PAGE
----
'Flying Bum': World's largest aircraft receives massive fin ahead of test flight

© AutoZone
The world's largest airship – nicknamed the 'Flying Bum' due to its unfortunate resemblance to human buttocks – is one step closer to completing a test flight next month after it received the first of two giant fins.

The fin, measuring 9 x 11 meters (29.5 x 36 feet), was attached to the Airlander 10 using a series of cables and clamps.

It's fitting that the craft would need such enormous fins, considering it is the world's largest airship – even bigger than the Airbus A380. Measuring a length of 93 meters (302 feet) and a height of 26 meters (85 feet), it is about the length of a football pitch and the height of six double-decker buses.

The aircraft will undergo a much anticipated test flight next month, once it has received its engines and another fin. A date for the test flight has not been announced, but the vessel will be restricted to a 70-mile (112km) radius.

Nicknamed the 'Flying Bum' due to its resemblance to a human's backside, the vessel was originally designed as a surveillance aircraft by the US Army, but the government later scrapped those plans because it was too costly.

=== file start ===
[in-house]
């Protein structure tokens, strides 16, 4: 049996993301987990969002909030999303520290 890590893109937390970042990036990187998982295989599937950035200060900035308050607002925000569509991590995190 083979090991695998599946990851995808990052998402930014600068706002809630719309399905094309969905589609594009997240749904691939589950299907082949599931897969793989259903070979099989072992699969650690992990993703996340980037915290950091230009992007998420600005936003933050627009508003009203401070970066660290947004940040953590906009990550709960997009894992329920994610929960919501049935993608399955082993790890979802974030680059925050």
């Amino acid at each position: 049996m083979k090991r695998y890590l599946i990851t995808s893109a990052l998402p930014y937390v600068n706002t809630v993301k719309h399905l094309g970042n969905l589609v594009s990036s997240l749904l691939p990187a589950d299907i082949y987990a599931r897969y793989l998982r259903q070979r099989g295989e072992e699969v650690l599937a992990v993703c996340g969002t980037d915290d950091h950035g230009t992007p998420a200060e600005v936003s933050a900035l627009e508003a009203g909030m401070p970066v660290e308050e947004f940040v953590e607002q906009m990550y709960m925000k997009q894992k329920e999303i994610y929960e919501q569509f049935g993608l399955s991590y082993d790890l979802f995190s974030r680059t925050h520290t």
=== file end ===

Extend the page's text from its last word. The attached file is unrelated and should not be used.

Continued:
It was then shipped to Britain, where it received private investment cash from celebrities including Richard Branson and Bruce Dickinson, as well as government and EU grants. It is being constructed by Hybrid Air Vehicles, which was originally designing it for the US Army under its US$500 million program.

The aircraft's new aim is to provide business and leisure flights from Cardington in Bedfordshire, UK. It will be able to carry up to 50 people and stay airborne for two weeks at a time.

The vessel, capable of reaching a top speed of 148km/h, is run by four diesel turbocharged engines, but burns a quarter of the fuel used by regular planes. It is made of super-strong carbon fiber and filled with helium to raise it. Future 'greener' versions are set to be fitted with solar panels.

The Airlander 10 can also operate in extreme temperatures, making it a viable candidate for search and rescue operations, environmental observations, and police surveillance.

It has been speculated that the vessel could be the future of air travel, as it emits little pollution and is not noisy enough to disturb people on the ground. In addition, it can take off and land vertically like a helicopter, meaning it does not need a long runway to operate.

Work on the aircraft began three years ago in the UK. The vessel underwent a test run in October, in which it was filled with 1.3 million cubic feet of helium - enough to fill 15 Olympic-sized swimming pools. It previously underwent a test flight in New Jersey when it was still in the hands of the US military, but the October lift-off was the first time the civilian version had left the ground.